(From left) Professor Liu Jianjun, deputy executive director and senior group leader (human genetics) at the Genome Institute of Singapore (GIS); Professor Patrick Tan, GIS executive director; and Professor Cheng Ching-Yu, principal clinician scientist at the Singapore National Eye Centre’s Singapore Eye Research Institute, with their genome sequencing equipment at the GIS.ST PHOTO: GAVIN FOO

SINGAPORE - Researchers in Singapore have created the world's largest genetic databank of Asian populations, which could help scientists and doctors better diagnose rare diseases, find the causes of chronic ailments and help us better understand the country's history.

The study contains the completed whole-genome sequencing data of around 5,000 Singaporeans, and was published in top biomedical journal Cell on Thursday (Oct 17).

Professor Patrick Tan, executive director at the Agency for Science, Technology and Research's Genome Institute of Singapore (GIS), said on Monday that the project, whose planning began around four years ago, was started partially in response to pressures on Singapore's healthcare system.

Prof Tan, who is also director at the SingHealth Duke-NUS Institute of Precision Medicine (Prism), said: "We can think about the use of data... to be able to identify who's at most risk of developing chronic disease and by doing so mitigate future healthcare costs, (and) who will best respond to a particular therapy so we can allocate the right drugs to the right patients at the right time."

As genetics play a role in determining one's health, data about a patient's genome can enable precision medicine, he added.

Unfortunately, there is a lack of Asian genetic data in public databases around the world.

When researchers try to apply data based on one ethnic group to another, it reduces the accuracy of health-related predictions.

Prism's deputy director (clinical) Saumya Shekhar Jamuar cited a case in the United States where patients were wrongly diagnosed with a heart condition because a variant in their genes did not exist among the American population.

But the variant was actually common among people of African descent and did not cause disease.

The misdiagnosis not only affected the patients but also their siblings, who underwent surgery to insert pacemakers under the mistaken belief that they were at risk of sudden death.

Dr Saumya said: "Wrong genomic data or lack of such data leads to misdiagnosis and misinterpretation."

Fortunately, Singapore is well-placed to fill the gaps in Asian data, said Prof Tan.

The country's three major ethnic groups - Chinese, Malay and Indian - capture around 80 per cent of Asia's diversity.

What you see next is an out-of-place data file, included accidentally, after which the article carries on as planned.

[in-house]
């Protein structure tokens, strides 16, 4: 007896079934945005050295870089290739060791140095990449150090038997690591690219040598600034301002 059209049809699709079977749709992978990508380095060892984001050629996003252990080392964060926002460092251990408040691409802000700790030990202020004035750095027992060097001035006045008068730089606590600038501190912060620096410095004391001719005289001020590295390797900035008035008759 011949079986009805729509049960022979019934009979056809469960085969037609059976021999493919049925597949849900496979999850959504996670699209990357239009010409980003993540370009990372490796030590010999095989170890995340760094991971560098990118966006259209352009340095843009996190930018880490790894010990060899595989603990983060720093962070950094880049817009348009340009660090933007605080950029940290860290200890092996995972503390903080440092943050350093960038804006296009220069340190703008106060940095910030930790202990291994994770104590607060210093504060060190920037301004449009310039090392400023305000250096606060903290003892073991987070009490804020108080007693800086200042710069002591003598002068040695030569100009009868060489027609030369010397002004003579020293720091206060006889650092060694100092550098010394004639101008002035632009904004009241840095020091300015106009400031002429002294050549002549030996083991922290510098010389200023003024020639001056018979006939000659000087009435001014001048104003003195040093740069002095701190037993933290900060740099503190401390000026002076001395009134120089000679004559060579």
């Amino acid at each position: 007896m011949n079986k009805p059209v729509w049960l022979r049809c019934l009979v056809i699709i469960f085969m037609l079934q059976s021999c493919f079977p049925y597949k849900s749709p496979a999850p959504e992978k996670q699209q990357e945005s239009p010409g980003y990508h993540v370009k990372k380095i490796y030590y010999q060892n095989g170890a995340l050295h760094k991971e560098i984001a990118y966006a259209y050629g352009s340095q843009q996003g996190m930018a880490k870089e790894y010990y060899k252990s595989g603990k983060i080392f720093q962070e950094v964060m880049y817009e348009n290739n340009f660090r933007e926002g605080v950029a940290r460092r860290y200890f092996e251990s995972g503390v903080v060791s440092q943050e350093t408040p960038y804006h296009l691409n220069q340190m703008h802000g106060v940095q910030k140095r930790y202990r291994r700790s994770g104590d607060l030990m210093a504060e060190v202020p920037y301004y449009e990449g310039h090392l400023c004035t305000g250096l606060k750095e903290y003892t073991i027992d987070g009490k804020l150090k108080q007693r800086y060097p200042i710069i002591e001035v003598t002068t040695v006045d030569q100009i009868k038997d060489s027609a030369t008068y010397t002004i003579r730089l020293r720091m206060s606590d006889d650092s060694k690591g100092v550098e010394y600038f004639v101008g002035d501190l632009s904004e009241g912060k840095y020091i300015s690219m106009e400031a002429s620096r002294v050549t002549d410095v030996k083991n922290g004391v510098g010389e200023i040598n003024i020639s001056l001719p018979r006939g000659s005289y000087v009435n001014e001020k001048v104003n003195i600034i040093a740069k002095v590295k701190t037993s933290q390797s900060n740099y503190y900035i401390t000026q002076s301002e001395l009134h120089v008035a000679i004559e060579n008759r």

So in 2017 researchers from GIS and various institutions under the National University Health System, SingHealth and the National Healthcare Group worked together to study the genes of 2,780 Chinese, 903 Malay and 1,127 Indian volunteers.

The study also tapped on data collected from other studies over the past 15 years.

The team identified 98.3 million genetic variants across the Singapore genomes, more than half of which had not previously been reported in public databases.

Professor Tai E Shyong of the Yong Loo Lin School of Medicine and Saw Swee Hock School of Public Health said: "These novel variants present a unique opportunity to make observations that cannot be made in other populations, where they are not present.

"In turn, they allow us to develop new ways to predict diseases and potentially identify new ways to treat or prevent them."

The study also found 14 loci, or spots on chromosomes where genes are located, associated with various traits and diseases.

These have the potential to explain why certain phenomena, such as Asian flush are more or less common among Asians, said GIS' deputy executive director and senior group leader (human genetics) Liu Jianjun.

Asian flush refers to the phenomenon when someone's face turns red after drinking alcohol which is common among Asians of Chinese, Japanese and Korean descent.

The study's implications were not only medical, but historical and anthropological as well.

It revealed some genetic intermingling among the ethnic groups, of which Chinese and Malays were found to be more closely related.

Such information can be used to support existing evidence for human expansion patterns, said Prof Liu.

The data from the study will be deposited in international archives, where researchers from around the world can request access to it.

Prof Liu said the database's creation was a proud moment for Singapore.

He said: "It's not only important for Singapore, but all countries in Asia as well... it's truly a big milestone for us.

"Now, we have a map. Different groups can pick up the map and study it in more detail, read and interpret it."